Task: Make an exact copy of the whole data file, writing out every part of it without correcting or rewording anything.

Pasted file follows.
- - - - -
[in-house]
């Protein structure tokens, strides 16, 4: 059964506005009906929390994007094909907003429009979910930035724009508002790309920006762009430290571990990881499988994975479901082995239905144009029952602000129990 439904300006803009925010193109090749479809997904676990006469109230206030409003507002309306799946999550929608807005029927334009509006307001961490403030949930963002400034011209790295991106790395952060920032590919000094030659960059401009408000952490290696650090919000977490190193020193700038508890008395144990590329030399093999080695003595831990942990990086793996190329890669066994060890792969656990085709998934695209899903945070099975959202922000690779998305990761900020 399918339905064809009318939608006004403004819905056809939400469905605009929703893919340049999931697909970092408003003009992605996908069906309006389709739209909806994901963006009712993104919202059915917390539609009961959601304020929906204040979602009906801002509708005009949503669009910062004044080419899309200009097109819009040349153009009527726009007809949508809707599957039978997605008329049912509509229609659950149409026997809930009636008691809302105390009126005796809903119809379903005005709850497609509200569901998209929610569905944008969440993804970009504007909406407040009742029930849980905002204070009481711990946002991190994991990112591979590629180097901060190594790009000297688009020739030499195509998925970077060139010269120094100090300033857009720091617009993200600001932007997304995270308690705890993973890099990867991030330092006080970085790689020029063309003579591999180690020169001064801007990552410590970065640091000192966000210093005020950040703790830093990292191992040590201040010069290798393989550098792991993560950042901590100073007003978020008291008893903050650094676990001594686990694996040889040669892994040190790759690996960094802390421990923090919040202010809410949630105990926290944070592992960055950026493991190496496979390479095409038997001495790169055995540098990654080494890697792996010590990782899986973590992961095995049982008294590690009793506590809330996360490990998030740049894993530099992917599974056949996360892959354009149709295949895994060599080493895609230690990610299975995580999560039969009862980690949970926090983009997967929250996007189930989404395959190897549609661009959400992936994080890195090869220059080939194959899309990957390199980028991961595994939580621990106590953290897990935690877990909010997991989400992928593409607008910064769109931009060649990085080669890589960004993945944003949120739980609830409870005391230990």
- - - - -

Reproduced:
[in-house]
């Protein structure tokens, strides 16, 4: 059964506005009906929390994007094909907003429009979910930035724009508002790309920006762009430290571990990881499988994975479901082995239905144009029952602000129990 439904300006803009925010193109090749479809997904676990006469109230206030409003507002309306799946999550929608807005029927334009509006307001961490403030949930963002400034011209790295991106790395952060920032590919000094030659960059401009408000952490290696650090919000977490190193020193700038508890008395144990590329030399093999080695003595831990942990990086793996190329890669066994060890792969656990085709998934695209899903945070099975959202922000690779998305990761900020 399918339905064809009318939608006004403004819905056809939400469905605009929703893919340049999931697909970092408003003009992605996908069906309006389709739209909806994901963006009712993104919202059915917390539609009961959601304020929906204040979602009906801002509708005009949503669009910062004044080419899309200009097109819009040349153009009527726009007809949508809707599957039978997605008329049912509509229609659950149409026997809930009636008691809302105390009126005796809903119809379903005005709850497609509200569901998209929610569905944008969440993804970009504007909406407040009742029930849980905002204070009481711990946002991190994991990112591979590629180097901060190594790009000297688009020739030499195509998925970077060139010269120094100090300033857009720091617009993200600001932007997304995270308690705890993973890099990867991030330092006080970085790689020029063309003579591999180690020169001064801007990552410590970065640091000192966000210093005020950040703790830093990292191992040590201040010069290798393989550098792991993560950042901590100073007003978020008291008893903050650094676990001594686990694996040889040669892994040190790759690996960094802390421990923090919040202010809410949630105990926290944070592992960055950026493991190496496979390479095409038997001495790169055995540098990654080494890697792996010590990782899986973590992961095995049982008294590690009793506590809330996360490990998030740049894993530099992917599974056949996360892959354009149709295949895994060599080493895609230690990610299975995580999560039969009862980690949970926090983009997967929250996007189930989404395959190897549609661009959400992936994080890195090869220059080939194959899309990957390199980028991961595994939580621990106590953290897990935690877990909010997991989400992928593409607008910064769109931009060649990085080669890589960004993945944003949120739980609830409870005391230990």